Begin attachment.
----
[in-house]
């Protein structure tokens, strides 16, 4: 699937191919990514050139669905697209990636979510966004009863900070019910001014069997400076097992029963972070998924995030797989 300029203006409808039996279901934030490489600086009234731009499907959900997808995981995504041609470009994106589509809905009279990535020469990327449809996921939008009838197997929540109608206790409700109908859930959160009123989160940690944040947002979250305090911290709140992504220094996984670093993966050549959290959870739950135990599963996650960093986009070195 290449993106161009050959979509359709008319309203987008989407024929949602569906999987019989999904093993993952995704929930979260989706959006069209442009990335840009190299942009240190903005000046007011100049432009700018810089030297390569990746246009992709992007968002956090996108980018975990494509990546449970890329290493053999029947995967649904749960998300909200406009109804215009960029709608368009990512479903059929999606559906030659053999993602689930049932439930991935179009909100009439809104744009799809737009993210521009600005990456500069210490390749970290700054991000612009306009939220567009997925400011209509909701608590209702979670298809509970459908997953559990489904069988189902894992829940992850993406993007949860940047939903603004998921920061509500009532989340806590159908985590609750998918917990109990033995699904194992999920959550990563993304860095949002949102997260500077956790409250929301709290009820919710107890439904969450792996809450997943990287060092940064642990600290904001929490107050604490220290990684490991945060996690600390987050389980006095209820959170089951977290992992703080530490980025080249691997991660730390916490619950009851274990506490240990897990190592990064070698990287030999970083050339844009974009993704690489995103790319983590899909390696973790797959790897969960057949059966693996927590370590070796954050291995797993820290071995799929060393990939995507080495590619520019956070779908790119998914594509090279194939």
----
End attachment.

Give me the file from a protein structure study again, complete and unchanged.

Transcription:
[in-house]
């Protein structure tokens, strides 16, 4: 699937191919990514050139669905697209990636979510966004009863900070019910001014069997400076097992029963972070998924995030797989 300029203006409808039996279901934030490489600086009234731009499907959900997808995981995504041609470009994106589509809905009279990535020469990327449809996921939008009838197997929540109608206790409700109908859930959160009123989160940690944040947002979250305090911290709140992504220094996984670093993966050549959290959870739950135990599963996650960093986009070195 290449993106161009050959979509359709008319309203987008989407024929949602569906999987019989999904093993993952995704929930979260989706959006069209442009990335840009190299942009240190903005000046007011100049432009700018810089030297390569990746246009992709992007968002956090996108980018975990494509990546449970890329290493053999029947995967649904749960998300909200406009109804215009960029709608368009990512479903059929999606559906030659053999993602689930049932439930991935179009909100009439809104744009799809737009993210521009600005990456500069210490390749970290700054991000612009306009939220567009997925400011209509909701608590209702979670298809509970459908997953559990489904069988189902894992829940992850993406993007949860940047939903603004998921920061509500009532989340806590159908985590609750998918917990109990033995699904194992999920959550990563993304860095949002949102997260500077956790409250929301709290009820919710107890439904969450792996809450997943990287060092940064642990600290904001929490107050604490220290990684490991945060996690600390987050389980006095209820959170089951977290992992703080530490980025080249691997991660730390916490619950009851274990506490240990897990190592990064070698990287030999970083050339844009974009993704690489995103790319983590899909390696973790797959790897969960057949059966693996927590370590070796954050291995797993820290071995799929060393990939995507080495590619520019956070779908790119998914594509090279194939």